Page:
WUD is a single day of events occurring in over 25 countries that brings together communities of professional, industrial, educational, citizen, and government groups for our common objective: to ensure that the services and products important to life are easier to access and simpler to use.

The topic of this year’s event? Engagement.

We’ll be exploring critical questions like:

  • How can you engage people to use technology products and services?
  • What kind of design thinking needs to be incorporated to keep people engaged?
  • How can you engage those outside our field to understand the importance of a good user experience?

Find a World Usability Day event near you >>

Because we believe in this event and want to support the discussion around increasing engagement, Loop11 is sponsoring WUD by contributing 1 free user test, a $350 value.

The World Usability Package will include leading tools for Usability, Marketing & Project Management professionals, with a total value of more than $10,000 in prizes.

To enter the contest for a chance to win, you simply have to upload a photo of the most engaging thing you’ve seen today (online or offline) and then write a short explanation of why the subject is engaging.

Make sure to check out this post for more details on when to enter the contest and follow @optimalworkshop so you can catch the competition start date.

Why Marketing and UX Should Test Together

For many organizations, the sales and marketing team operate within a completely separate circle to the product development teams, but they are closely linked by the financial/budget calendars as well as the product release cycles. In the majority of cases the sales and marketing activities tend to dictate the initial business requirements and product specifications, if not the product sprint and release cycles.

Rather than proposing some radical concept or changing existing practices, here are some reasons why the UX practitioner should consider collaborating with the marketing department more closely so that the company gains the maximum benefit from its research activities and budget.

Completeness of research
Marketing research is aimed at understanding customer/user perceptions (i.e. their ‘wants’), which is an important component of the overall user experience. Complementing this is the user study and research on the customer experience of the products and services (i.e. their ‘needs’). When you can align the customer perceptions with their experiences then you will have a much better chance of meeting their expectations, or go one step further by exceeding them. Unfortunately, we often see business requirements created from market research and products designed based on user research as a result of the marketing department and the UX team failing to align their goals and objectives.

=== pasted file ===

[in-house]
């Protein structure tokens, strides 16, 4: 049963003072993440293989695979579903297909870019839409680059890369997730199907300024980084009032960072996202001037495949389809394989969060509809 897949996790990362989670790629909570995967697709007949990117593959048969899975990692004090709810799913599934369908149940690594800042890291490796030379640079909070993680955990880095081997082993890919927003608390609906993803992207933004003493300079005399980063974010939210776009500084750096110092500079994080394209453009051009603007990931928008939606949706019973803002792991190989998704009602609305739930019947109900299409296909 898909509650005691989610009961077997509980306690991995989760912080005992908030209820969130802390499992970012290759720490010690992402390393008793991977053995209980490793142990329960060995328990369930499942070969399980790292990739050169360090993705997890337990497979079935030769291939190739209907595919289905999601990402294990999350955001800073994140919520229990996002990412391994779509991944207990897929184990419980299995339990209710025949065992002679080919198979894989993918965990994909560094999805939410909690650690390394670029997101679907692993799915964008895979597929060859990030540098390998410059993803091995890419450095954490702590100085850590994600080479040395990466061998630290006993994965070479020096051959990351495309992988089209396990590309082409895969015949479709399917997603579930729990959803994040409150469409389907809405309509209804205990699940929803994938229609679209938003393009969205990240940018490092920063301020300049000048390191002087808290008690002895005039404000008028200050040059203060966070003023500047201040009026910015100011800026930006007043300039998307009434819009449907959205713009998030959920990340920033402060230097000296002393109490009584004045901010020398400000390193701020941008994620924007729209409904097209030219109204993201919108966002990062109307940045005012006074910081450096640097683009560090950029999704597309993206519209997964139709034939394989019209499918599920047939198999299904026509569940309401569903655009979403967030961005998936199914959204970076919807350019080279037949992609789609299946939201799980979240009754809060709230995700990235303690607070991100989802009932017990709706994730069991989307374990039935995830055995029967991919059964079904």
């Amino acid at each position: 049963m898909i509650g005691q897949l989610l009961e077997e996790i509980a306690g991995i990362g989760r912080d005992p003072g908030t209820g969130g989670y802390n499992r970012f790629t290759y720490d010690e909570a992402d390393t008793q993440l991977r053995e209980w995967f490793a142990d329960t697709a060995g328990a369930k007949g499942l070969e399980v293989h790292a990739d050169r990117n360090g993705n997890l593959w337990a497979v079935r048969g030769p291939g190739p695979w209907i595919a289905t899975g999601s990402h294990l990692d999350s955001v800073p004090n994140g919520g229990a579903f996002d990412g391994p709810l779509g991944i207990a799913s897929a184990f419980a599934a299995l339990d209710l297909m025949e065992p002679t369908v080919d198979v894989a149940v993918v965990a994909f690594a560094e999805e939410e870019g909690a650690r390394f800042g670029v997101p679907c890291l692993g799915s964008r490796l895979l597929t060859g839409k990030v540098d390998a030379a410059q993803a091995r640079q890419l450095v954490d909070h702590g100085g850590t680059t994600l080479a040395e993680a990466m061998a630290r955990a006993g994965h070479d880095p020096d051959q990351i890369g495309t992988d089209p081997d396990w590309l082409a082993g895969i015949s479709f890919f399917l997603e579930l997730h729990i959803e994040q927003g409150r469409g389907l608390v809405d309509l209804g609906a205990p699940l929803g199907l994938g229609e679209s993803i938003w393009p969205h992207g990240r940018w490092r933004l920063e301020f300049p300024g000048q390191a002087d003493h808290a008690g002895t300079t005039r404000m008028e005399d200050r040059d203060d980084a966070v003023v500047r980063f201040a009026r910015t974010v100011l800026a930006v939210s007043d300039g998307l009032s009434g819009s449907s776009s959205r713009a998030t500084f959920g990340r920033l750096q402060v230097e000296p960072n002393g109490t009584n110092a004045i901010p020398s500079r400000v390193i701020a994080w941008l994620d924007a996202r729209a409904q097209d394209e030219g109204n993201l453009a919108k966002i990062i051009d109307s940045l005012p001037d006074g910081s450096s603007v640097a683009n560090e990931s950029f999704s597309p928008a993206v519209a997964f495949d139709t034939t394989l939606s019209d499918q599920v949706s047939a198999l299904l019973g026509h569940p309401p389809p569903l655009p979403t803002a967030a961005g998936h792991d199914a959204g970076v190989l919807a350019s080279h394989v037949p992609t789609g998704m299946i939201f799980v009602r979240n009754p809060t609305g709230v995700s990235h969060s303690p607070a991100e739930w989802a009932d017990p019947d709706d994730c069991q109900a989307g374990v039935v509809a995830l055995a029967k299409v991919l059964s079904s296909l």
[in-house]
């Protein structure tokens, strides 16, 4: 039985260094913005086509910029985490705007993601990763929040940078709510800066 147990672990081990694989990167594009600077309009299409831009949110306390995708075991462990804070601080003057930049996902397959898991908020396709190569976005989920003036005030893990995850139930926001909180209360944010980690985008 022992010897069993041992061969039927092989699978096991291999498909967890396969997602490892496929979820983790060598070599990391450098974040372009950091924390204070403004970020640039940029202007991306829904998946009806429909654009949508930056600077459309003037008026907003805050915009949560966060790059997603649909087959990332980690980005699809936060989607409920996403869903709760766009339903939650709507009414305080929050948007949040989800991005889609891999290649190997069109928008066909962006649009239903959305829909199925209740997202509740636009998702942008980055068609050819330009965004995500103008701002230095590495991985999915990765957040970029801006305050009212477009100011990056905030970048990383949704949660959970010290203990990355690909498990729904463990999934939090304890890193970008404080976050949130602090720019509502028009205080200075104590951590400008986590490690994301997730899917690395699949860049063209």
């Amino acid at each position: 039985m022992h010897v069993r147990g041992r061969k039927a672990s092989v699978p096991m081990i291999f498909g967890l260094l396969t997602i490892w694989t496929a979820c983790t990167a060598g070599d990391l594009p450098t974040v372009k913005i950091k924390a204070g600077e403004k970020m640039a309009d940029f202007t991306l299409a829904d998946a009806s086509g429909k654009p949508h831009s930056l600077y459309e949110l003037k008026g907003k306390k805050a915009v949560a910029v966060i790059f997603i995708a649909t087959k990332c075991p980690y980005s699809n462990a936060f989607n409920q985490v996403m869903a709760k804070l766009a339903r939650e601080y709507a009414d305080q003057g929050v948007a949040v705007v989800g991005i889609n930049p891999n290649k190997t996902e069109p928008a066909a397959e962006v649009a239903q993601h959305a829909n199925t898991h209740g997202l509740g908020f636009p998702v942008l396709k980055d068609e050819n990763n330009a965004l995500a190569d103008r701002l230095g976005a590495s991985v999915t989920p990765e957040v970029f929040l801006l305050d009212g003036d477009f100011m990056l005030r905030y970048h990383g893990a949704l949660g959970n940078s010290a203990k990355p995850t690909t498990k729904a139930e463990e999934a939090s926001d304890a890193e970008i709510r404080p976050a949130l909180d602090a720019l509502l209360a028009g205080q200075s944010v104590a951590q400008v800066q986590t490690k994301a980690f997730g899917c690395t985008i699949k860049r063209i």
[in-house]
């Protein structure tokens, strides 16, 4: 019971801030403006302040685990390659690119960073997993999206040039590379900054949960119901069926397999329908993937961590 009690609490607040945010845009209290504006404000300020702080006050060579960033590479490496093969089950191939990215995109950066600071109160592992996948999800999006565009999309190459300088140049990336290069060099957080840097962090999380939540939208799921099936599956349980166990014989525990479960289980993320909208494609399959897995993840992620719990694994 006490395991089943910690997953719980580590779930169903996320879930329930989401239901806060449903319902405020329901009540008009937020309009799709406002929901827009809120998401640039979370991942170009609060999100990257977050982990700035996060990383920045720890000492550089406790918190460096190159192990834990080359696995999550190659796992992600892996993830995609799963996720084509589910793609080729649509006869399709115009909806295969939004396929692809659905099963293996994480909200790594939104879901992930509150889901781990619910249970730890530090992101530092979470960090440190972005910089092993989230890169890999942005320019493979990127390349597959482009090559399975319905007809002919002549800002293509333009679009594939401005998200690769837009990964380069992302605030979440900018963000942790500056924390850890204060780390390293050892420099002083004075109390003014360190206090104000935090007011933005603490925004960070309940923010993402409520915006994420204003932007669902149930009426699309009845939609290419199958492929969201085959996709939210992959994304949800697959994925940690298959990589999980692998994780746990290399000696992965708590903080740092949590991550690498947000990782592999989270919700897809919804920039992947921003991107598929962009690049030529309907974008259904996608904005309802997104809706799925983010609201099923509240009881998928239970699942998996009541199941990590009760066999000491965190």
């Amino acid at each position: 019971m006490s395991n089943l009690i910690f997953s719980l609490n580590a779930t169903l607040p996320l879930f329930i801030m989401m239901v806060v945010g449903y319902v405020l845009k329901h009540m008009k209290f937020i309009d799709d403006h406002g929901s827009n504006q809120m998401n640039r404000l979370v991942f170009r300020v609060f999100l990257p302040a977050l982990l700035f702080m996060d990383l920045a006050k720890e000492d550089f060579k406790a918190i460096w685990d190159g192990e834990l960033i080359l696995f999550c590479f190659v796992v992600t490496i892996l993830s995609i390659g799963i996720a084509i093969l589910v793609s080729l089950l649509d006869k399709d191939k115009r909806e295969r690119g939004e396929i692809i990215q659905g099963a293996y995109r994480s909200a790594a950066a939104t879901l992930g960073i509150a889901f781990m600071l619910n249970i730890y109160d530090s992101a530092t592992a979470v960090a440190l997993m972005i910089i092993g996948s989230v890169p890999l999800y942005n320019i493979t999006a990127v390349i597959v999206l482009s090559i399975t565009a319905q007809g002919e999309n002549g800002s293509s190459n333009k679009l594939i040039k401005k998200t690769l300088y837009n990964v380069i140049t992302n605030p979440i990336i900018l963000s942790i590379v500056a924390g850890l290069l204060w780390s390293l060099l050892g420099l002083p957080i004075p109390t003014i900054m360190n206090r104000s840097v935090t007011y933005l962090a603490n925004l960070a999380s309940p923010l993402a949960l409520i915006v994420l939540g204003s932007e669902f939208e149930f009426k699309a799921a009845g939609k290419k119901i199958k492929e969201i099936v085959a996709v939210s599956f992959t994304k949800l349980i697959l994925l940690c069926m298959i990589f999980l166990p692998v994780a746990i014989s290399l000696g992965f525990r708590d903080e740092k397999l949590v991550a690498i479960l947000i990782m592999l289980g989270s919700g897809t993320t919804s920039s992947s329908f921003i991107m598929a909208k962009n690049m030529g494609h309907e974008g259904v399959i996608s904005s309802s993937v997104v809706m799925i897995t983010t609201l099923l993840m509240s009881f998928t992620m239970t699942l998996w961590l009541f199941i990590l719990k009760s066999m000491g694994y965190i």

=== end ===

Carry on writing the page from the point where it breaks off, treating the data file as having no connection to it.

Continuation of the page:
Efficient use of time and resources
In the current age of shrinking budgets and limited resources, it makes sense to streamline and maximize the resources available on hand. Creating two separate processes (and potentially using completely different tools) for conducting research within the company means having to duplicate the efforts of recruiting users, running research studies, not to mention the time and effort spent analyzing the results, managing the information and having extra personnel/staff to do the work as well as co-ordinating and scheduling the activities involved. It also means having people from the UX area chasing up data from marketing and vice versa rather than sharing and integrating the customer information knowledgebase.

Sharing/transfer of knowledge
A large number of UX researchers and designers are primarily focused on the observed or recorded behaviour and responses of users in the context of the product or service that they are trying to deliver. However, having access to information about user perceptions on a wider range of subject matter can reveal valuable insights about how to create better product or service for the user. Traditional marketing research techniques and consumer database contain a wealth of knowledge that UX researchers can tap into for creating better personas and user profiles. Conversely, a better grasp of user behaviour studies can also help the marketing team create surveys and studies that tailor to their target audience more than generic or standardized survey questions.

Last, but not least, in this day and age when many of the key business decisions are being driven by companies competing on the basis of understanding and delivering on customer expectations, isn’t it time for companies to start sharing a vision for what they want to achieve for their customers, rather than how to achieve KPIs that may or may not reflect if their customers are truly happy and satisfied? This means that marketing teams should not being seeing UX as a blackbox, and the UX teams should stop thinking about marketing research as secondary to the product design and development process.

Only by understanding the benefits and values of customer research and testing across the organization can research and testing activities create the maximum value. And that is the best reason for marketing and UX teams to start testing together.

 

Michael Lai is a freelancing and consulting UX architect specializing in infographic and data visualization design. He has worked and consulted in various industries (hospitality, retail, IT, science, and engineering just to name a few) and covered many UX related roles (including user research, copywriting, training, graphic design, business analysis, and information architecture) to make sure he understands the important UX issues first-hand.